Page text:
As tools for observation became more advanced, photography emerged as a new medium to explore, record, and interpret nature. Molecular biologist-turned-photographer Amy Lamb (b. 1944) continues the tradition of women artist-scientists by producing large-scale “portraits” of plants. For Lamb, observation is a vital part of her creative process. She grows most of the plants that she photographs, which allows her to become intimately familiar with their life cycles. Studying plant maturation repeatedly helps her anticipate when to have the camera ready.

Amy Lamb, “Magnolia,” 1998, Iris print, 13 1/4 in x 20 1/8 in; National Museum of Women in the Arts, Gift of Steven Scott, Baltimore, Maryland, in honor of the artist, ©1998 Amy Lamb, all rights reserved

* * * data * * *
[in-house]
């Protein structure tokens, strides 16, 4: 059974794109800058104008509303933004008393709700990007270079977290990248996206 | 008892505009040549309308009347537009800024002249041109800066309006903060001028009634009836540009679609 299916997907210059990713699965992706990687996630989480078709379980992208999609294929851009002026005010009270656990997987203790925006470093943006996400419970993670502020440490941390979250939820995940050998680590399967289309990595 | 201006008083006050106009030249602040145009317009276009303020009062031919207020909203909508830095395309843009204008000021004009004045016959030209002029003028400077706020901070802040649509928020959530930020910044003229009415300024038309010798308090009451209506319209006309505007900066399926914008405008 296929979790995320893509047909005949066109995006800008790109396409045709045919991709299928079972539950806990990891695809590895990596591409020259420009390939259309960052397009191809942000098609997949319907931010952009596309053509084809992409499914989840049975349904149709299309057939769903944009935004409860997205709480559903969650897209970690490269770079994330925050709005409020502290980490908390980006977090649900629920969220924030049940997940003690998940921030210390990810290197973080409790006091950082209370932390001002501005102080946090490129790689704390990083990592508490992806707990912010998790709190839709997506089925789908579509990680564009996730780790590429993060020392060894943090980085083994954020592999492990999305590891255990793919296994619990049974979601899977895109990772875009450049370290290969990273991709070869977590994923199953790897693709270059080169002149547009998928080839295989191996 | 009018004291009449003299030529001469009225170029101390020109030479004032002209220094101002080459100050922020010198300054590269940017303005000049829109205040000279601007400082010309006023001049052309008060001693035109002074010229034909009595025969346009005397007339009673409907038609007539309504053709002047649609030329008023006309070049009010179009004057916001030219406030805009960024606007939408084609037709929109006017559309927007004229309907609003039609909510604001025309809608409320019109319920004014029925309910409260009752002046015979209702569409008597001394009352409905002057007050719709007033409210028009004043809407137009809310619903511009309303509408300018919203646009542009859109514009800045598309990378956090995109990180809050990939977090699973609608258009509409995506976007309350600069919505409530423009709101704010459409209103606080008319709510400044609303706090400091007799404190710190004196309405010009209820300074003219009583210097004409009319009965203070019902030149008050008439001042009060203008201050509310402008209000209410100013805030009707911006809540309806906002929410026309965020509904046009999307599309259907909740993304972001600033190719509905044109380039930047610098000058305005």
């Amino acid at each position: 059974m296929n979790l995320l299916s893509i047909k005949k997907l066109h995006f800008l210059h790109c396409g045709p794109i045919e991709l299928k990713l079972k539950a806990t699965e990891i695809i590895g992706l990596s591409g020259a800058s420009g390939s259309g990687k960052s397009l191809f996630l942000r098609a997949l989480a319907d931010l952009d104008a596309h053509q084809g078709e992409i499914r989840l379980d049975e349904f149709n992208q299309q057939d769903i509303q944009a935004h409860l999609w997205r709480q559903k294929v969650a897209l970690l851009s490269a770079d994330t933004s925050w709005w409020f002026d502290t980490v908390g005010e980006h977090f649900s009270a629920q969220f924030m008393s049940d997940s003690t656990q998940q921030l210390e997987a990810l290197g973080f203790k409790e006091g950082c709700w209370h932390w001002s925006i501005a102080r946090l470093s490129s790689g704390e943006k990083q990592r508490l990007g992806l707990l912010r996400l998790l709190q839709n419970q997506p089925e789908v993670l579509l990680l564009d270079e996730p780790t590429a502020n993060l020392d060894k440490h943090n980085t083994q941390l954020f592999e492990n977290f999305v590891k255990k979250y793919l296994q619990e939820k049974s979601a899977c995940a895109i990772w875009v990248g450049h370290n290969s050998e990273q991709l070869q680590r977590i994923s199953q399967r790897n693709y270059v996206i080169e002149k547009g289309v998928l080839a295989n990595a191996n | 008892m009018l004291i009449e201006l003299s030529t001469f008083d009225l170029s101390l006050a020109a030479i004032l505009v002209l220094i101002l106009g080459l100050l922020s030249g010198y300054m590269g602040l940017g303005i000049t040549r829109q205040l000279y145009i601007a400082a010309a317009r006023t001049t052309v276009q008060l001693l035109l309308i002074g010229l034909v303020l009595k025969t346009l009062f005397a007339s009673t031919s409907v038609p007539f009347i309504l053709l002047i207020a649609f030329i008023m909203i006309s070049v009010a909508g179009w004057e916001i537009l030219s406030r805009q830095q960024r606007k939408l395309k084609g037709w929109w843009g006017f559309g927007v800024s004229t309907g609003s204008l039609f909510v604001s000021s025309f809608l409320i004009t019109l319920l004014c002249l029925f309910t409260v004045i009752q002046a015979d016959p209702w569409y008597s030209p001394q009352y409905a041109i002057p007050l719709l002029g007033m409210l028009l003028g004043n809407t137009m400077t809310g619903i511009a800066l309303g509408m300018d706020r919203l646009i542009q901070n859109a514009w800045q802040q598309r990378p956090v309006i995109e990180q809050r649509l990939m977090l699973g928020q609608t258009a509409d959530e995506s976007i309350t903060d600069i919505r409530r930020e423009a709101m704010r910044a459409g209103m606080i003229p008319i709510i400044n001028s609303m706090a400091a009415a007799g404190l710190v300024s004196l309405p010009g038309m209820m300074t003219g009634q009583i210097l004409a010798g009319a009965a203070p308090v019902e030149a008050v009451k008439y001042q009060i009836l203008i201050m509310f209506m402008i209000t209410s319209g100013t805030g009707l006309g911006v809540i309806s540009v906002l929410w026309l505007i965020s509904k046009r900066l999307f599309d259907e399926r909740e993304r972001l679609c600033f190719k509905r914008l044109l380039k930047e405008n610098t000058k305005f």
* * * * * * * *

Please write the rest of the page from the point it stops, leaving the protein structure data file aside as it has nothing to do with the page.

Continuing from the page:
Amy Lamb, Magnolia, 1998, Iris print, 13 1/4 in x 20 1/8 in; National Museum of Women in the Arts, Gift of Steven Scott, Baltimore, Maryland, in honor of the artist, ©1998 Amy Lamb, all rights reserved

The influence of science is a common thread in NMWA’s collection. Floral still-life paintings by Rachel Ruysch (1664–1750), cliché-verre prints by Maggie Foskett (1919–2014), and etchings by Monika E. de Vries Gohlke (b. 1940) engage with science and nature. Angela Strassheim (b. 1969), trained in forensic photography, lends a scientific eye to her oeuvre, while Michal Rovner (b. 1957) simulates the feeling of a laboratory through a video work involving petri dishes.